Blue Peter Book Awards 2021 – the longlists for this popular award were announced this week. Ten books are in the running for Best Story, while ten are on the list for Best Book With Facts. Watch Blue Peter on 5 November to discover which titles end up on this year’s shortlists! The nominated books will then be sent to children in judging schools across the country, who will read them all and then vote for their favourites.
National Non-Fiction November 2020 – don’t forget this annual event celebrating the wonderful world of non-fiction books for children. This year’s theme is The Planet We Share, a subject of importance and concern. There are book lists, ideas and resources available on the website.
Finally, some book reviews that caught my eye this week…
The Last Tree by Emily Haworth-Booth – this thoughtful picture book is one of my favourites of the year so far and this insightful review by Mat Tobin gives a flavour of what the book is like and the reasons why it has such an impact. Mat’s understanding and knowledge of picturebooks always encourages me to revisit them and discover more and this review has had the same effect.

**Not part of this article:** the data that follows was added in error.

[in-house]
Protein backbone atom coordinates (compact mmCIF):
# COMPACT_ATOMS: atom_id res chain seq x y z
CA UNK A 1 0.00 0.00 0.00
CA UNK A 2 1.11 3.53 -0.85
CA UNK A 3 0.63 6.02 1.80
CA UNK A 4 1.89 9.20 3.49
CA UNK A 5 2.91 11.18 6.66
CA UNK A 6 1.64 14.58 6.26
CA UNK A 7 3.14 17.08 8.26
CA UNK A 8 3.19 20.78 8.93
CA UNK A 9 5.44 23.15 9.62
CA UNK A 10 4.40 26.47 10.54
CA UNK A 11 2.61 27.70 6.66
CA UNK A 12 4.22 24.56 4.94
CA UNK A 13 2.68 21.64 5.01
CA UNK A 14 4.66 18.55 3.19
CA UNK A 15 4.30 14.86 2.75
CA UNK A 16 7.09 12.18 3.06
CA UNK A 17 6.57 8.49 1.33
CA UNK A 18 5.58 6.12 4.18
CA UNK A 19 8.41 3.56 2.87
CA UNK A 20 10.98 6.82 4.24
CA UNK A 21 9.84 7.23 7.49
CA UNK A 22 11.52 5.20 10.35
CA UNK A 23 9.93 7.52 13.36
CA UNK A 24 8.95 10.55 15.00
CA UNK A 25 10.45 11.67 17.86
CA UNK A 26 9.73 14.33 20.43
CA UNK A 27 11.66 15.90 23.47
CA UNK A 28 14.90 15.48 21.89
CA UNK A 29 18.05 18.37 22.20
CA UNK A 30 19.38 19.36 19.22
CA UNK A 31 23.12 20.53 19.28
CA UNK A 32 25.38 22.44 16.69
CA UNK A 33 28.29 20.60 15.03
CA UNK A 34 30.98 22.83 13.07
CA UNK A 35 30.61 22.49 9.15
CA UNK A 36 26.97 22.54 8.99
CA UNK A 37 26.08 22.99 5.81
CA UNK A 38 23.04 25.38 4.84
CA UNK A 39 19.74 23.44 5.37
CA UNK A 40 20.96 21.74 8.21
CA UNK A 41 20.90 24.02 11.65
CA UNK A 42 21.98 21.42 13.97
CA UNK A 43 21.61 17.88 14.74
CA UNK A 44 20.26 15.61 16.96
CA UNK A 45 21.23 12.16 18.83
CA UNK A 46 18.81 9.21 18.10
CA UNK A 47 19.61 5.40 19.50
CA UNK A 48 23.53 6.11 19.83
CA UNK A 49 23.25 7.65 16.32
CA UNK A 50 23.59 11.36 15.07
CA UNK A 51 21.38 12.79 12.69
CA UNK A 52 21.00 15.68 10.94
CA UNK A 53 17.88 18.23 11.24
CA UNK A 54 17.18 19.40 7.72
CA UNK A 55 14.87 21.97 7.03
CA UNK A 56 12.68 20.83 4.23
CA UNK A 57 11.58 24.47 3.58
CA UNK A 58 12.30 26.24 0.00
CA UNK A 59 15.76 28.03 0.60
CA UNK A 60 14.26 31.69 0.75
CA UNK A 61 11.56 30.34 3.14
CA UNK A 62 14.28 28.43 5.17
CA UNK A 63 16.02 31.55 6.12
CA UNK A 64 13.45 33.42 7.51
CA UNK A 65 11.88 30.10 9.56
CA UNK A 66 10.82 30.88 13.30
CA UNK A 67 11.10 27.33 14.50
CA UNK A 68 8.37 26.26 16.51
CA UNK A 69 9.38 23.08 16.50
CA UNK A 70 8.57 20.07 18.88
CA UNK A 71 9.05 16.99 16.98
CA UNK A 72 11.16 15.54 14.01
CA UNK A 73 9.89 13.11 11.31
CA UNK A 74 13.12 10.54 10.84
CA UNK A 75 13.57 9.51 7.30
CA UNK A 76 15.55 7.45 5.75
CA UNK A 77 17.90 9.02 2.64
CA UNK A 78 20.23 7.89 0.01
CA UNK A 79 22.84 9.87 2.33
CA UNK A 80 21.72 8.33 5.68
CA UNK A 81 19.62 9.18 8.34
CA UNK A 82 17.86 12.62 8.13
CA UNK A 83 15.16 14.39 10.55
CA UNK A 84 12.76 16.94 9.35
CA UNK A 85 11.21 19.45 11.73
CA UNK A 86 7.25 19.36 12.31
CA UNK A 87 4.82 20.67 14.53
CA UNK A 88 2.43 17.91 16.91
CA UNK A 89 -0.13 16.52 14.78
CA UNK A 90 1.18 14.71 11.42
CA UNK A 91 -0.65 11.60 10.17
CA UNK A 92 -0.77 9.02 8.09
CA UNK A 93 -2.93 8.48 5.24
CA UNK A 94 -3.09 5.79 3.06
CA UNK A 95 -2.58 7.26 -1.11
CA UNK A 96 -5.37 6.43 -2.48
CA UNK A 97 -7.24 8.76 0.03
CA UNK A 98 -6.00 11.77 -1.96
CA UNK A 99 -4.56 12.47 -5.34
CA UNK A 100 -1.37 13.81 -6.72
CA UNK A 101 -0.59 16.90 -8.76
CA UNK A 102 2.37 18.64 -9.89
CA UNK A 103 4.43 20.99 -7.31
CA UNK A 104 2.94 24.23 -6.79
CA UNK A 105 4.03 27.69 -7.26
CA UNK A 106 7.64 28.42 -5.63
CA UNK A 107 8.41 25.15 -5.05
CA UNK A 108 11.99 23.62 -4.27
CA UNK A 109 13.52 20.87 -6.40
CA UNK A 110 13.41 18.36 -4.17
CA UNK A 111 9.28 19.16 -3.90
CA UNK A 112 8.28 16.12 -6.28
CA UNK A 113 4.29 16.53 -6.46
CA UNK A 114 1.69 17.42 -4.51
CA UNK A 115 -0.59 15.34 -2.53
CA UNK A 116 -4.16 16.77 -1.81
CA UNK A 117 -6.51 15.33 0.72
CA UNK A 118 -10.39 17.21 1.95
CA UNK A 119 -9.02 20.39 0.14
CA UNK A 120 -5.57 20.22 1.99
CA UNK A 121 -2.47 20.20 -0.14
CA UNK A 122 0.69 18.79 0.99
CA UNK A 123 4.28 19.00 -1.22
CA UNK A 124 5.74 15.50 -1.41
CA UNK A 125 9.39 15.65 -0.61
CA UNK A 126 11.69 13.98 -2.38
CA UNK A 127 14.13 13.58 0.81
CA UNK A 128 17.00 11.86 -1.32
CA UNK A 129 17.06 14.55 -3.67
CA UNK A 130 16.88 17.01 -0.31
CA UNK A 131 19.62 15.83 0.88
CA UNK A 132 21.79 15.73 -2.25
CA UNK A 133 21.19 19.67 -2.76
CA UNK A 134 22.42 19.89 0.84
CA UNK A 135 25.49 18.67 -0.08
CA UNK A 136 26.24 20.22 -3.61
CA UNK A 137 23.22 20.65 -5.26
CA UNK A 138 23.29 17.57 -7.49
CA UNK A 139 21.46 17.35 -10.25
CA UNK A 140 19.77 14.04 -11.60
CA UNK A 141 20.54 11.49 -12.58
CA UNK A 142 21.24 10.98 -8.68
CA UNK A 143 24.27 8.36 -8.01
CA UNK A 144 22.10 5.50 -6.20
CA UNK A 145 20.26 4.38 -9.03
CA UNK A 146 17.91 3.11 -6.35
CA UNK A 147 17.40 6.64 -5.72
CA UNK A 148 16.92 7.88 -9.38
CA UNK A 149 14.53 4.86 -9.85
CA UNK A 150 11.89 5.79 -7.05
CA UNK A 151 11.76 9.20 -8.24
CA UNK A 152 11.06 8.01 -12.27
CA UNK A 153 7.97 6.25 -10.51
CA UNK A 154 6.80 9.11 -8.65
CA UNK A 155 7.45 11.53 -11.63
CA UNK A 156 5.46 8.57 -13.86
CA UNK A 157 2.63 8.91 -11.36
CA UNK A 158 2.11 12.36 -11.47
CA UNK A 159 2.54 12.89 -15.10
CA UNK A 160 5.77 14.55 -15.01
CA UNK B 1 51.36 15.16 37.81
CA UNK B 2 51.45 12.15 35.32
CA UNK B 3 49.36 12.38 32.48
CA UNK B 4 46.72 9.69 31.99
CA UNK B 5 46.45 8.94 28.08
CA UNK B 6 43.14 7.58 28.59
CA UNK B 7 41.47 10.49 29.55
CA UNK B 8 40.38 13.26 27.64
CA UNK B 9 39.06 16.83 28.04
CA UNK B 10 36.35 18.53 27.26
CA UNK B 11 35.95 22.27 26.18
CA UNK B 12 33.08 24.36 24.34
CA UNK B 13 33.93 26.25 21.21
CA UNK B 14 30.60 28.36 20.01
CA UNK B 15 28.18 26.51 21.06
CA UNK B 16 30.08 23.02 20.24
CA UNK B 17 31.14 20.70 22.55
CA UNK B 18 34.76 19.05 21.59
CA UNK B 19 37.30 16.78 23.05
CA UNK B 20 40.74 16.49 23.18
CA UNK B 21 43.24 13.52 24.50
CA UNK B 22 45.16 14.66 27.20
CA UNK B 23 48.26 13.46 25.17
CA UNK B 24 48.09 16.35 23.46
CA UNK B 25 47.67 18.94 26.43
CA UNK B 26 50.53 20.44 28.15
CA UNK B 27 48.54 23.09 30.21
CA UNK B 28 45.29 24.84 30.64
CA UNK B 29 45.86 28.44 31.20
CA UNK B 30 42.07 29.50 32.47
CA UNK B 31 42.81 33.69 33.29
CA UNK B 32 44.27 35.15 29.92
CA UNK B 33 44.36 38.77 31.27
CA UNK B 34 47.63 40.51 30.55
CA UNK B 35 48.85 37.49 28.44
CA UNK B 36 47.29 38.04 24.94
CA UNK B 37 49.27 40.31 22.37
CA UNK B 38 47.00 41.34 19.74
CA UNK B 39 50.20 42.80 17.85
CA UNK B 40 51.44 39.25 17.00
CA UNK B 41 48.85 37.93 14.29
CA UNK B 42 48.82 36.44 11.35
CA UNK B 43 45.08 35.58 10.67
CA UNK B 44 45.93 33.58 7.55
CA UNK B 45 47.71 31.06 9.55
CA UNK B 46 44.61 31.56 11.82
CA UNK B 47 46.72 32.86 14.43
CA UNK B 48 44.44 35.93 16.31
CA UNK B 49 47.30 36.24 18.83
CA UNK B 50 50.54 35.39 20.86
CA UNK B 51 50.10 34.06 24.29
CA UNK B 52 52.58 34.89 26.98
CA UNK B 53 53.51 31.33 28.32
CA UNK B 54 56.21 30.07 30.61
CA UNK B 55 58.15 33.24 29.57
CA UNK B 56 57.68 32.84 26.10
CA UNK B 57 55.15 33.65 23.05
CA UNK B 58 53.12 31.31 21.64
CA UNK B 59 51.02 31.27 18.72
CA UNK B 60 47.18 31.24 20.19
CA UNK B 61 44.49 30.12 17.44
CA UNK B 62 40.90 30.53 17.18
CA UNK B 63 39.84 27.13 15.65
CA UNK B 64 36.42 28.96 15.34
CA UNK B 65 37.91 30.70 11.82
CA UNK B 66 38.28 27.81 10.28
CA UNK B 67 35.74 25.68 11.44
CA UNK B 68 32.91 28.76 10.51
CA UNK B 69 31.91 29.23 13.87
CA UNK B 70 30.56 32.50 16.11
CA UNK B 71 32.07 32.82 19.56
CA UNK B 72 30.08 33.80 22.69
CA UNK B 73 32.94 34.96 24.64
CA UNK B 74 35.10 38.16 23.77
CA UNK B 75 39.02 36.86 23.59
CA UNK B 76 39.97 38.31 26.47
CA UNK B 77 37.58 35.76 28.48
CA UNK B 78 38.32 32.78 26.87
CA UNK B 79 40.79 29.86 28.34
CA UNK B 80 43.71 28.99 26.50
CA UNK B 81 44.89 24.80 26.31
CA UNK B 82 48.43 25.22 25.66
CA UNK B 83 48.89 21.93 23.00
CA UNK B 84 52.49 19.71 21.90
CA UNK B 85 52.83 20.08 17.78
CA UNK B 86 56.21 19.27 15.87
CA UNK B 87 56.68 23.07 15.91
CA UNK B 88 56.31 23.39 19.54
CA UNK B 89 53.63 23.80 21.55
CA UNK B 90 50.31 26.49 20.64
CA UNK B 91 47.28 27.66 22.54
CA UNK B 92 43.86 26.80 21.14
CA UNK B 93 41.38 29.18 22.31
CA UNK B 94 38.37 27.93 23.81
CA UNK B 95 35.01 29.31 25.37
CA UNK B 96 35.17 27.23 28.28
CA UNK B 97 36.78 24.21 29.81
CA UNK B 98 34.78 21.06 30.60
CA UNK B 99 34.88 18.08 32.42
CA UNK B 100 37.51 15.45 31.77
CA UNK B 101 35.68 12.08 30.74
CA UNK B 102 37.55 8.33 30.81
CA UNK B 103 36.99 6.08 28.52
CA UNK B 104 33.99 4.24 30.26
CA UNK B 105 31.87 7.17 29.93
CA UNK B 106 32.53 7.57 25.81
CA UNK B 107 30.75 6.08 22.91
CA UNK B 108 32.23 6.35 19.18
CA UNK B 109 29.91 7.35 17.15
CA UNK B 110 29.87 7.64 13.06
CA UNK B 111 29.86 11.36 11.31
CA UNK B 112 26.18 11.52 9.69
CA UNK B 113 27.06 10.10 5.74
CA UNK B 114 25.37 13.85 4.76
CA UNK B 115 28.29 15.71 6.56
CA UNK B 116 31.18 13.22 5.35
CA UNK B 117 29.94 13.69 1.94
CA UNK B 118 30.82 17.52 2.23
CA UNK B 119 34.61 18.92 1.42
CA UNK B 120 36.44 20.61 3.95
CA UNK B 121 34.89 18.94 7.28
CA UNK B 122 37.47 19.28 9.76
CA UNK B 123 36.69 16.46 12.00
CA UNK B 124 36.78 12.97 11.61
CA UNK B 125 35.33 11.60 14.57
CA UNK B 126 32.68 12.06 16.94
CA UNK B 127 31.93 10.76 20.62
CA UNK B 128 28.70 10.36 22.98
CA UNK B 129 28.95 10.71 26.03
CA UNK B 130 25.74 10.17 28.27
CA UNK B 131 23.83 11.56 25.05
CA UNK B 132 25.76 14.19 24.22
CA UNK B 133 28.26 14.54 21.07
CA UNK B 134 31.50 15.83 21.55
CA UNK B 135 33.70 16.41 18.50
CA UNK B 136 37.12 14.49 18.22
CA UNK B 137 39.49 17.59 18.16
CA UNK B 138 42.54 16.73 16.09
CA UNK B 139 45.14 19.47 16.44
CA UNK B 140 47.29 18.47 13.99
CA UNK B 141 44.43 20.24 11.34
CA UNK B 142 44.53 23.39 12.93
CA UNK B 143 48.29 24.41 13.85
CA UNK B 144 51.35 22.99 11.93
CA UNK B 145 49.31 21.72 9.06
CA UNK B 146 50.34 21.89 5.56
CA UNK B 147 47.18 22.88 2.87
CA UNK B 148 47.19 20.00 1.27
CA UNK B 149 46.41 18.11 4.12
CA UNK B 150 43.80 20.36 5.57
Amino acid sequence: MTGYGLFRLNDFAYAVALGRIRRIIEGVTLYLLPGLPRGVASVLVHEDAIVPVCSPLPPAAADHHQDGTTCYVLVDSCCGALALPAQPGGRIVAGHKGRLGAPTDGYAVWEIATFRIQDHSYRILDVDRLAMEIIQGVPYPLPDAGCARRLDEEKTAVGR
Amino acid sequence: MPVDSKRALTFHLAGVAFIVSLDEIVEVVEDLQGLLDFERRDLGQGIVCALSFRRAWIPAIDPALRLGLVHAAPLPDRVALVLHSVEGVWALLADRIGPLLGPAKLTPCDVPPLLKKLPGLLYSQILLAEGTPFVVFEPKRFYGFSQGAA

Timelines from Black History by Dorling Kindersley illustrated by Lauren Quinn – this DK children’s book includes more than 30 visual timelines, which explore the biographies of the famous and the not-so-famous – from royalty to activists, and writers to scientists, and more. In her glowing review Jill Bennett says, “This is a book that should be used in all KS2 classrooms and secondary school history departments.”
Along The Tapajos by Fernando Vilela translated by Daniel Hahn – This picturebook, originally published in Brazil, has been longlisted for the UKLA 2021 Book Awards under ‘Information Texts’ and this helpful review on The Values Bookshelf explains why and how it could be used in the classroom
The Ghost of Gosswater by Lucy Strange – I loved The Secret of Nightingale Wood, Lucy Strange’s debut, and this lovely review by Rich Simpson has encouraged me to put her latest book on my to read list. “A dark, Gothic ghost tale in the true Victorian sense, it has all the classic elements of a period scare story…” It sounds perfect for dark, winter evenings.
The Wolf Road by Richard Lambert – this YA debut on themes of grief and loss sounds like a must read as it is receiving accolades from authors I trust such as Hilary McKay. Ben Harris is a reviewer whose opinion I also trust and his fabulous review for Just Imagine has pushed this book up my to read lists. Ben says, “I have been lucky enough to read many excellent books this year, but very few have taken me in their steely grip and struck so forcibly as this one.” Impossible to resist really!
That’s all for this week and I hope you have find something enjoyable, enlightening or useful in this week’s selection. Happy reading.